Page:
Unitaid funds medical innovation programs mainly in poor countries, and is hosted by the World Health Organization.
WHO spokesperson Margaret Harris said that on a recent visit to a paediatric hospital close to the frontline in Ukraine she had seen medical staff who sleep in the basement every night, and constantly have to move children on ventilation machines.
“So having very portable devices that can function offline is absolutely critical,” she told the briefing.
Unitaid partnered with Vayu Global Health, a non-profit that specializes in low-cost health care equipment for developing countries, to provide the Kenya-made bCPAP machines, which cost around $500 each, as well as 125 oxygen blender systems.


A British-Muslim mother has been fatally shot while holidaying in South Africa

A British-Muslim mother has been fatally shot while holidaying in South Africa
Updated 09 August 2022

A British-Muslim mother has been fatally shot while holidaying in South Africa

A British-Muslim mother has been fatally shot while holidaying in South Africa
  • Fatima Issa, a 47-year-old mother of 4, was visiting family and friends in Johannesburg
  • Confusion surrounds the circumstances of her death

LONDON: A British-Muslim mother of four has been shot dead by an apparent stray bullet while visiting family and friends in Johannesburg.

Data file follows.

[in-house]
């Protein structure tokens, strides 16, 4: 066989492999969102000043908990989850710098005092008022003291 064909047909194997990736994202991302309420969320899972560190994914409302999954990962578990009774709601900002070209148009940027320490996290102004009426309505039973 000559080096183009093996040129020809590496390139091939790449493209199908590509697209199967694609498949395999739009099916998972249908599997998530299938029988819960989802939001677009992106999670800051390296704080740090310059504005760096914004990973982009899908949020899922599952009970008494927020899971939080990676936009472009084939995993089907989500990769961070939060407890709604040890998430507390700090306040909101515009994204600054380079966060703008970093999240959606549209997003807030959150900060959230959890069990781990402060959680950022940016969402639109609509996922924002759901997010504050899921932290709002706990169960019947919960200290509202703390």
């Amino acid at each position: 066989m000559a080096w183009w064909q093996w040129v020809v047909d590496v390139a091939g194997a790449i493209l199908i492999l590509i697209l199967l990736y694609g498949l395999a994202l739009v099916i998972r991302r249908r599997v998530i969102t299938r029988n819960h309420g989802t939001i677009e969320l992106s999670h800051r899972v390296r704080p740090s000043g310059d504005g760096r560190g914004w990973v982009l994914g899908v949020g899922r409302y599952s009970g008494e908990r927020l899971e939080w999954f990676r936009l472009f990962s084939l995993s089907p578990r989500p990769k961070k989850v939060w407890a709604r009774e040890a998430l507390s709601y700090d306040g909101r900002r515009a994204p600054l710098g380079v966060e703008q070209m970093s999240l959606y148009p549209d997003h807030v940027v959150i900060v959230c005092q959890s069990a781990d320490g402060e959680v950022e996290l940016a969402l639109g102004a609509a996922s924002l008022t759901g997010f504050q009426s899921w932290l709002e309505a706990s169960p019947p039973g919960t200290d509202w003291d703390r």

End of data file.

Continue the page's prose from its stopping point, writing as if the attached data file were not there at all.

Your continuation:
Fatima Issa, a 47-year-old school teacher from Leicester, was with her daughter Humairah, 19, in a house on the Meyersdal View Estate in the city when she was shot.

Confusion surrounds the circumstances of her death. Issa’s husband Fayaz, who remained in Britain with their three other children, was informed that the gunshot was fired by someone playing with a loaded gun when it was discharged.

But Yusuf Abramjee, an anti-crime advocate, said a relative was cleaning the gun it when it fired.

Abramjee later said the pistol “went off accidentally when a family member was showing it to a third person,” although the case remains under investigation by the police.

Paramedics rushed to the scene of the shooting, but Issa died soon after. South African police have yet to comment on the cause of death.

Issa’s brother Ebrahim Lambat took to Facebook to mourn her loss: “Request duas (prayers) for my sister Fatima Issa. She has returned to the mercy of Allah.”


Mounting proof of crimes against humanity in Myanmar: UN probe